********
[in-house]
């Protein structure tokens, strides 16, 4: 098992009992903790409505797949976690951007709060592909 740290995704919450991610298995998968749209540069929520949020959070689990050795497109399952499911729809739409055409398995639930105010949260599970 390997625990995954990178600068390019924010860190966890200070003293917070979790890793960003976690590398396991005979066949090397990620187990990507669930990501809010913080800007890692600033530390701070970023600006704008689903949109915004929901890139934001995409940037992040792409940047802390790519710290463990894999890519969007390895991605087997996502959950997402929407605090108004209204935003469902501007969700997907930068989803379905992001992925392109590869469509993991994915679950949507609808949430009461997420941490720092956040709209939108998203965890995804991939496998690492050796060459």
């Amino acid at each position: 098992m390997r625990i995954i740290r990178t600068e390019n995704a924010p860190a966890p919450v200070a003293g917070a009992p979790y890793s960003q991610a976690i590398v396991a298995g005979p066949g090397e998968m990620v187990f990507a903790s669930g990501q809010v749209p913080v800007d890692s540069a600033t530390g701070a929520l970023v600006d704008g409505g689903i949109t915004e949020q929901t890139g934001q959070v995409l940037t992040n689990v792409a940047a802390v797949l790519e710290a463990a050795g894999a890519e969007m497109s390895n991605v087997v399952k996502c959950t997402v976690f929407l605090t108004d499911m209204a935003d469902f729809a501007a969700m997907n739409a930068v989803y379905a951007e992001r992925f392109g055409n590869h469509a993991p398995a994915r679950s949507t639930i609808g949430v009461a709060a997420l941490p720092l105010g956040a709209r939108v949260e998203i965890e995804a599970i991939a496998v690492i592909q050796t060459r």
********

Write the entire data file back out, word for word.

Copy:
[in-house]
């Protein structure tokens, strides 16, 4: 098992009992903790409505797949976690951007709060592909 740290995704919450991610298995998968749209540069929520949020959070689990050795497109399952499911729809739409055409398995639930105010949260599970 390997625990995954990178600068390019924010860190966890200070003293917070979790890793960003976690590398396991005979066949090397990620187990990507669930990501809010913080800007890692600033530390701070970023600006704008689903949109915004929901890139934001995409940037992040792409940047802390790519710290463990894999890519969007390895991605087997996502959950997402929407605090108004209204935003469902501007969700997907930068989803379905992001992925392109590869469509993991994915679950949507609808949430009461997420941490720092956040709209939108998203965890995804991939496998690492050796060459």
């Amino acid at each position: 098992m390997r625990i995954i740290r990178t600068e390019n995704a924010p860190a966890p919450v200070a003293g917070a009992p979790y890793s960003q991610a976690i590398v396991a298995g005979p066949g090397e998968m990620v187990f990507a903790s669930g990501q809010v749209p913080v800007d890692s540069a600033t530390g701070a929520l970023v600006d704008g409505g689903i949109t915004e949020q929901t890139g934001q959070v995409l940037t992040n689990v792409a940047a802390v797949l790519e710290a463990a050795g894999a890519e969007m497109s390895n991605v087997v399952k996502c959950t997402v976690f929407l605090t108004d499911m209204a935003d469902f729809a501007a969700m997907n739409a930068v989803y379905a951007e992001r992925f392109g055409n590869h469509a993991p398995a994915r679950s949507t639930i609808g949430v009461a709060a997420l941490p720092l105010g956040a709209r939108v949260e998203i965890e995804a599970i991939a496998v690492i592909q050796t060459r």